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The sportsmen of West Virginia want justice. Advocates for lowering the buck limit from three to two per year in our state suffered a puzzling defeat at the hands of some long-standing members of the West Virginia Division of Natural Resources Commission at the most recent quarterly meeting.

For years now, a loud voice has resonated for a better deer hunting experience focusing more on quality than quantity. That voice has been confirmed by survey after survey and public meeting after public meeting. The voice was so loud that our governor, Jim Justice, extended the public comment period on the reduction of the yearly buck limit by two months. The final tally of email responses was 1,022 for the reduction and 72 against the reduction. That is a 93% approval rating for the reduction.

When considering changes to deer hunting in West Virginia, financial impacts must be weighed. It is estimated that a reduction in buck limits would cost roughly $275,000 per year in revenue loss. However, our DNR currently sits on a recent 24% gain in total revenue from $39 million in fiscal year 2015 to $51 million in fiscal year 2019. Times are so good that $40 million in renovations are planned and their endowment fund has blossomed to over $63 million.

Revenue from oil and gas development have the coffers of the DNR on sound financial ground. The fact is a $275,000 loss per year is well under 1% of total revenue. The equivalent of losing a penny when you have two dollars.

Our highly trained wildlife biologists have said that lowering the buck limit will have no negative biological effect. Many sportsmen of our state feel it will help put needed pressure on antlerless deer in areas where they are in excess. This approach would have put West Virginia on the path to achieving a more balanced doe-to-buck ratio and an older, more natural age structure while still affording biologists the ability to maintain population densities as needed.

Sportsmen are for the reduction, it will have negligible economic impact, and it will have no negative biological effect. So why did Commissioner Kenny Wilson, Pete Cuffaro, Byron Chambers and David Milne vote no to something sportsmen want?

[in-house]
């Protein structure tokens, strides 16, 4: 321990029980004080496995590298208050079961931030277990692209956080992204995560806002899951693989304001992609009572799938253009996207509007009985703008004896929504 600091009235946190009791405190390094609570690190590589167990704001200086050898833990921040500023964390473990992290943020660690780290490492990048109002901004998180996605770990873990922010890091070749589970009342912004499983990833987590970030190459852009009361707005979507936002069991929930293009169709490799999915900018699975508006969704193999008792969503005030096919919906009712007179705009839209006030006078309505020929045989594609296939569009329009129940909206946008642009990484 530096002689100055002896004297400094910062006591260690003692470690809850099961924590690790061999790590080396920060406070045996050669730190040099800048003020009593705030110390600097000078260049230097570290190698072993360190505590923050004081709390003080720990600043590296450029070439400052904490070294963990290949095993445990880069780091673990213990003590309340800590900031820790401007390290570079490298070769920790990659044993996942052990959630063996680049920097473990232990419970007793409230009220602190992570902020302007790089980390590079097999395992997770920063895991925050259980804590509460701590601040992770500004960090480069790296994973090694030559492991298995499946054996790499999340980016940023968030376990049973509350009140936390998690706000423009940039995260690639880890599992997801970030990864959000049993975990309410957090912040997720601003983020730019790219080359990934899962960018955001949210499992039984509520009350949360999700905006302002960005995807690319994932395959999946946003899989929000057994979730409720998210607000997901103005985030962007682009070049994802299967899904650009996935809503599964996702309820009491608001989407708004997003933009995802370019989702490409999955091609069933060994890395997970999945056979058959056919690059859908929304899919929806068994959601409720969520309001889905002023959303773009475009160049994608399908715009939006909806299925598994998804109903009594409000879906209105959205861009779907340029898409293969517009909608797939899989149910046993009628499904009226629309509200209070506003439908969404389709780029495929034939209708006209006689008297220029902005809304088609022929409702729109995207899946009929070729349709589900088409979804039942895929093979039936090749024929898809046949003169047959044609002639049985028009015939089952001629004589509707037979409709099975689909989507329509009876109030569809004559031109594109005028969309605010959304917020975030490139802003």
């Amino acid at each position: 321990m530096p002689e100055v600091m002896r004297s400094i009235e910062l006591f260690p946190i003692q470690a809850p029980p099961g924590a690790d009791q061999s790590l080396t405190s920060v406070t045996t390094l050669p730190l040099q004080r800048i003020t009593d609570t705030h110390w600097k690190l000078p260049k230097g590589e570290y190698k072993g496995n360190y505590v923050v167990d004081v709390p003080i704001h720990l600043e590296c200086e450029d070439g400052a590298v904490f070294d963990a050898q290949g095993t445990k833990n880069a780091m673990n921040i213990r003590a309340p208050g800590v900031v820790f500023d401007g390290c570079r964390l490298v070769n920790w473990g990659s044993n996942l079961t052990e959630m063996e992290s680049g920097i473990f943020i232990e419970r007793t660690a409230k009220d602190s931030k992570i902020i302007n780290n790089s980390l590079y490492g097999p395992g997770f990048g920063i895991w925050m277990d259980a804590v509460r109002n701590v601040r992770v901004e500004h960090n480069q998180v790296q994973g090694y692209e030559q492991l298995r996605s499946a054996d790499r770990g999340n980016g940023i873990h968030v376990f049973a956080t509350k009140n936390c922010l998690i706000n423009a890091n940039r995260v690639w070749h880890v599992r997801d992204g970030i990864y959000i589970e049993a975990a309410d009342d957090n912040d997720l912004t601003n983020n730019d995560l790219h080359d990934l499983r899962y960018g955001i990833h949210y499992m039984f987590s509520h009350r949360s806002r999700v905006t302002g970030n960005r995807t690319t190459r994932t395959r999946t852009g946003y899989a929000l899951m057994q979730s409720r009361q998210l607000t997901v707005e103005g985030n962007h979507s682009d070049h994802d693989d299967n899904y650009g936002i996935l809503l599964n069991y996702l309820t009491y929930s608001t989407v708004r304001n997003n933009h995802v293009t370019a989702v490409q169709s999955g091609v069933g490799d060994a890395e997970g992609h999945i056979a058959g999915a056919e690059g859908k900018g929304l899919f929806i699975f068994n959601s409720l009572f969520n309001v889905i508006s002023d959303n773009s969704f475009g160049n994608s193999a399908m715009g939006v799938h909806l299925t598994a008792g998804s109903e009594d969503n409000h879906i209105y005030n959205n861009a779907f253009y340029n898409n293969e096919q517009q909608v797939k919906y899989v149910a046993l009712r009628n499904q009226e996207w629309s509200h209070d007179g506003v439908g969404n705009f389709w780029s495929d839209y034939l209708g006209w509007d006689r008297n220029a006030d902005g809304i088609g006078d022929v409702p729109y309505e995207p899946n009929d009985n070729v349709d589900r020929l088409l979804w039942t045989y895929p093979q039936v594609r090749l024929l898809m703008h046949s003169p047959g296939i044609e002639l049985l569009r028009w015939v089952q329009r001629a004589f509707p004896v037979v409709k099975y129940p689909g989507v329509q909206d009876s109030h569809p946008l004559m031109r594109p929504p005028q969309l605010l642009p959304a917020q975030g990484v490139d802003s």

Even more fishy is why would Commissioner Kenny Wilson, of Logan County, propose an amendment stripping a 4.3-mile segment of Cranberry River of catch and release status? Commissioner Wilson amended a proposal to include the deregulation of the section due to his claim that constituents that wanted to keep a few trout for dinner contacted him. If Commissioner Wilson voted against the will of 1,022 sportsmen in favor of a buck limit reduction, then how many sportsmen contacted him to influence an amendment without public comment being made to deregulate a beloved section of trout stream with miles of catch and keep water below it?

Commissioner Wilson has served well over 14 years. Shouldn’t he know the process and procedure that’s supposed to be followed? Commissioners are appointed by the governor and serve a seven-year term. Out of the seven-member commission, all but one are multiple-term appointments.

Interesting enough, the same commissioners that voted against a buck limit reduction all voted for deregulating the catch and release section of Cranberry River. Not a single question was raised, not a single comment was made, and we lost a crown jewel in under three minutes’ time from amendment to vote. It has taken well over six years of prodding and great lengths of surveying sportsmen to finally get a reduction in buck limit vote in which four commissioners denied the will of sportsmen. It took three minutes to lose that section of Cranberry from catch and release status.

It’s high time the sun shines some light into the political stagnation of the West Virginia Natural Resource Commission. Something smells fishy, and it’s not the trout in Cranberry River.

Cory Boothe is a resident of Quinwood, West Virginia.